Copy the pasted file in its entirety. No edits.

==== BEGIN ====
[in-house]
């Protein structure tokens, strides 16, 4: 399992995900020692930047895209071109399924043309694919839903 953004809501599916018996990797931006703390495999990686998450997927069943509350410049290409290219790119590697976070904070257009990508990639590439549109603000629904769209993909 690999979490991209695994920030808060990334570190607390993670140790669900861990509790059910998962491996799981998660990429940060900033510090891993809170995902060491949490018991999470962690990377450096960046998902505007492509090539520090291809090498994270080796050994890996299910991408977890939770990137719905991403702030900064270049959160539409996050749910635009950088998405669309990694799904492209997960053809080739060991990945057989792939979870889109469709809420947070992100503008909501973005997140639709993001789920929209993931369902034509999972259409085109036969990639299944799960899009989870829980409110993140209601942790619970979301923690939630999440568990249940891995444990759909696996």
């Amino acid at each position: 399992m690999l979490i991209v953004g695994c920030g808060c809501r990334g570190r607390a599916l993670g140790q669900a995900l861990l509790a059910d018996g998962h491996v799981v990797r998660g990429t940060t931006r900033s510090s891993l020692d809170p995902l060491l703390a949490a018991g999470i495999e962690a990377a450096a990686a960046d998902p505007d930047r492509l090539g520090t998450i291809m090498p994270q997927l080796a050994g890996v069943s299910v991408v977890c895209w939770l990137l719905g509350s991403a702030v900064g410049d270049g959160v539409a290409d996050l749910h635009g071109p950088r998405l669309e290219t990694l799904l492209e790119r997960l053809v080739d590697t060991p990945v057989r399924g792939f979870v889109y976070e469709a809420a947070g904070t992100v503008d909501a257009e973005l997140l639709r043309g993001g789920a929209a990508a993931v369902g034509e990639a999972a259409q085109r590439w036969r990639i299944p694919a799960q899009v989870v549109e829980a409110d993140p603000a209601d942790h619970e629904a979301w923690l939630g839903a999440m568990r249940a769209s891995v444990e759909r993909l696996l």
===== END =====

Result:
[in-house]
């Protein structure tokens, strides 16, 4: 399992995900020692930047895209071109399924043309694919839903 953004809501599916018996990797931006703390495999990686998450997927069943509350410049290409290219790119590697976070904070257009990508990639590439549109603000629904769209993909 690999979490991209695994920030808060990334570190607390993670140790669900861990509790059910998962491996799981998660990429940060900033510090891993809170995902060491949490018991999470962690990377450096960046998902505007492509090539520090291809090498994270080796050994890996299910991408977890939770990137719905991403702030900064270049959160539409996050749910635009950088998405669309990694799904492209997960053809080739060991990945057989792939979870889109469709809420947070992100503008909501973005997140639709993001789920929209993931369902034509999972259409085109036969990639299944799960899009989870829980409110993140209601942790619970979301923690939630999440568990249940891995444990759909696996």
């Amino acid at each position: 399992m690999l979490i991209v953004g695994c920030g808060c809501r990334g570190r607390a599916l993670g140790q669900a995900l861990l509790a059910d018996g998962h491996v799981v990797r998660g990429t940060t931006r900033s510090s891993l020692d809170p995902l060491l703390a949490a018991g999470i495999e962690a990377a450096a990686a960046d998902p505007d930047r492509l090539g520090t998450i291809m090498p994270q997927l080796a050994g890996v069943s299910v991408v977890c895209w939770l990137l719905g509350s991403a702030v900064g410049d270049g959160v539409a290409d996050l749910h635009g071109p950088r998405l669309e290219t990694l799904l492209e790119r997960l053809v080739d590697t060991p990945v057989r399924g792939f979870v889109y976070e469709a809420a947070g904070t992100v503008d909501a257009e973005l997140l639709r043309g993001g789920a929209a990508a993931v369902g034509e990639a999972a259409q085109r590439w036969r990639i299944p694919a799960q899009v989870v549109e829980a409110d993140p603000a209601d942790h619970e629904a979301w923690l939630g839903a999440m568990r249940a769209s891995v444990e759909r993909l696996l």